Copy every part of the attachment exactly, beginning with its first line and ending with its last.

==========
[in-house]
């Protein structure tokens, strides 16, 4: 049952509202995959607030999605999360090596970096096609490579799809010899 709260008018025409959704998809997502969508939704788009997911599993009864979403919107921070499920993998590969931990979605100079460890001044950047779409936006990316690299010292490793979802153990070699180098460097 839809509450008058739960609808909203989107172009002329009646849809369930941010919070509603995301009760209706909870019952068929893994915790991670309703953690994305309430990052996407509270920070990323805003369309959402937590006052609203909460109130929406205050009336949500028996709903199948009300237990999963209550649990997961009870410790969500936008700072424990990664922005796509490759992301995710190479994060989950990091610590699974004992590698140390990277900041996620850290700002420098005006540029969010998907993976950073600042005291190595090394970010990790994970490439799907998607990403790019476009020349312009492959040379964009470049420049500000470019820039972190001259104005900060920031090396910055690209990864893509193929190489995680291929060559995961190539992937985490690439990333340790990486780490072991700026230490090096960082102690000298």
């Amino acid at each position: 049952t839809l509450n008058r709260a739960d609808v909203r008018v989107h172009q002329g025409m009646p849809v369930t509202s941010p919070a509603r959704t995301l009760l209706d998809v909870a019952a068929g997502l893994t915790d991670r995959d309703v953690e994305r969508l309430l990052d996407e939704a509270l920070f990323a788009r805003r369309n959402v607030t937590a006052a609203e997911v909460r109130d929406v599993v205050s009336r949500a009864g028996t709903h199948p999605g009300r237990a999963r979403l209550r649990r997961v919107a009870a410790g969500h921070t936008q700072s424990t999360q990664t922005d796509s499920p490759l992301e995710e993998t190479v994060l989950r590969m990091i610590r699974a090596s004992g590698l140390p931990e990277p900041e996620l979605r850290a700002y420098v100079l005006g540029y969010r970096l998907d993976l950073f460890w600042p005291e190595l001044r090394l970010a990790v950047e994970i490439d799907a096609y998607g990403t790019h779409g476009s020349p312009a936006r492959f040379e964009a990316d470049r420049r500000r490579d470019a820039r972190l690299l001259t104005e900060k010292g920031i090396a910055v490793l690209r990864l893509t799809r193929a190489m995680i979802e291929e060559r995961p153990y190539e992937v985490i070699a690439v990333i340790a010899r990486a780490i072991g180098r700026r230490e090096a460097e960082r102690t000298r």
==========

[in-house]
């Protein structure tokens, strides 16, 4: 049952509202995959607030999605999360090596970096096609490579799809010899 709260008018025409959704998809997502969508939704788009997911599993009864979403919107921070499920993998590969931990979605100079460890001044950047779409936006990316690299010292490793979802153990070699180098460097 839809509450008058739960609808909203989107172009002329009646849809369930941010919070509603995301009760209706909870019952068929893994915790991670309703953690994305309430990052996407509270920070990323805003369309959402937590006052609203909460109130929406205050009336949500028996709903199948009300237990999963209550649990997961009870410790969500936008700072424990990664922005796509490759992301995710190479994060989950990091610590699974004992590698140390990277900041996620850290700002420098005006540029969010998907993976950073600042005291190595090394970010990790994970490439799907998607990403790019476009020349312009492959040379964009470049420049500000470019820039972190001259104005900060920031090396910055690209990864893509193929190489995680291929060559995961190539992937985490690439990333340790990486780490072991700026230490090096960082102690000298």
């Amino acid at each position: 049952t839809l509450n008058r709260a739960d609808v909203r008018v989107h172009q002329g025409m009646p849809v369930t509202s941010p919070a509603r959704t995301l009760l209706d998809v909870a019952a068929g997502l893994t915790d991670r995959d309703v953690e994305r969508l309430l990052d996407e939704a509270l920070f990323a788009r805003r369309n959402v607030t937590a006052a609203e997911v909460r109130d929406v599993v205050s009336r949500a009864g028996t709903h199948p999605g009300r237990a999963r979403l209550r649990r997961v919107a009870a410790g969500h921070t936008q700072s424990t999360q990664t922005d796509s499920p490759l992301e995710e993998t190479v994060l989950r590969m990091i610590r699974a090596s004992g590698l140390p931990e990277p900041e996620l979605r850290a700002y420098v100079l005006g540029y969010r970096l998907d993976l950073f460890w600042p005291e190595l001044r090394l970010a990790v950047e994970i490439d799907a096609y998607g990403t790019h779409g476009s020349p312009a936006r492959f040379e964009a990316d470049r420049r500000r490579d470019a820039r972190l690299l001259t104005e900060k010292g920031i090396a910055v490793l690209r990864l893509t799809r193929a190489m995680i979802e291929e060559r995961p153990y190539e992937v985490i070699a690439v990333i340790a010899r990486a780490i072991g180098r700026r230490e090096a460097e960082r102690t000298r």